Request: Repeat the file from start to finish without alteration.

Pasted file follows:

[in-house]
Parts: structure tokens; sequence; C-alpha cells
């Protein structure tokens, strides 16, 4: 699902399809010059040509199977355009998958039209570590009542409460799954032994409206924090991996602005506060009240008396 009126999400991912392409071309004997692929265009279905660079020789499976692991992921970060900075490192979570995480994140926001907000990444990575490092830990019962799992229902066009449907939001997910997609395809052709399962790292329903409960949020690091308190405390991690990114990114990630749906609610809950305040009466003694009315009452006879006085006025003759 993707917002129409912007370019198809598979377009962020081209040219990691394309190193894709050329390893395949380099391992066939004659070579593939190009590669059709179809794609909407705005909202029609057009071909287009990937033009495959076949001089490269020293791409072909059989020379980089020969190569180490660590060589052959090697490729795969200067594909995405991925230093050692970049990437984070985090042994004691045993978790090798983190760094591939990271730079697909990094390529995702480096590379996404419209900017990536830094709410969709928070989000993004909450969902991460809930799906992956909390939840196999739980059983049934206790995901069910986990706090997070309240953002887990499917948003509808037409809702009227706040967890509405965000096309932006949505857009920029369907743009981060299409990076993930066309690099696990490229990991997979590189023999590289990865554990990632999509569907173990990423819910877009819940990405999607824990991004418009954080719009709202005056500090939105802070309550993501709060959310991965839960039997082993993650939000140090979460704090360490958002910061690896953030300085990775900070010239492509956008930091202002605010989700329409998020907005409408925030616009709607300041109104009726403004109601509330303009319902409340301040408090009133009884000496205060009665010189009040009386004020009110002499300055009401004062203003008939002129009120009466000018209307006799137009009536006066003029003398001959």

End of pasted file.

[in-house]
Parts: structure tokens; sequence; C-alpha cells
């Protein structure tokens, strides 16, 4: 699902399809010059040509199977355009998958039209570590009542409460799954032994409206924090991996602005506060009240008396 009126999400991912392409071309004997692929265009279905660079020789499976692991992921970060900075490192979570995480994140926001907000990444990575490092830990019962799992229902066009449907939001997910997609395809052709399962790292329903409960949020690091308190405390991690990114990114990630749906609610809950305040009466003694009315009452006879006085006025003759 993707917002129409912007370019198809598979377009962020081209040219990691394309190193894709050329390893395949380099391992066939004659070579593939190009590669059709179809794609909407705005909202029609057009071909287009990937033009495959076949001089490269020293791409072909059989020379980089020969190569180490660590060589052959090697490729795969200067594909995405991925230093050692970049990437984070985090042994004691045993978790090798983190760094591939990271730079697909990094390529995702480096590379996404419209900017990536830094709410969709928070989000993004909450969902991460809930799906992956909390939840196999739980059983049934206790995901069910986990706090997070309240953002887990499917948003509808037409809702009227706040967890509405965000096309932006949505857009920029369907743009981060299409990076993930066309690099696990490229990991997979590189023999590289990865554990990632999509569907173990990423819910877009819940990405999607824990991004418009954080719009709202005056500090939105802070309550993501709060959310991965839960039997082993993650939000140090979460704090360490958002910061690896953030300085990775900070010239492509956008930091202002605010989700329409998020907005409408925030616009709607300041109104009726403004109601509330303009319902409340301040408090009133009884000496205060009665010189009040009386004020009110002499300055009401004062203003008939002129009120009466000018209307006799137009009536006066003029003398001959």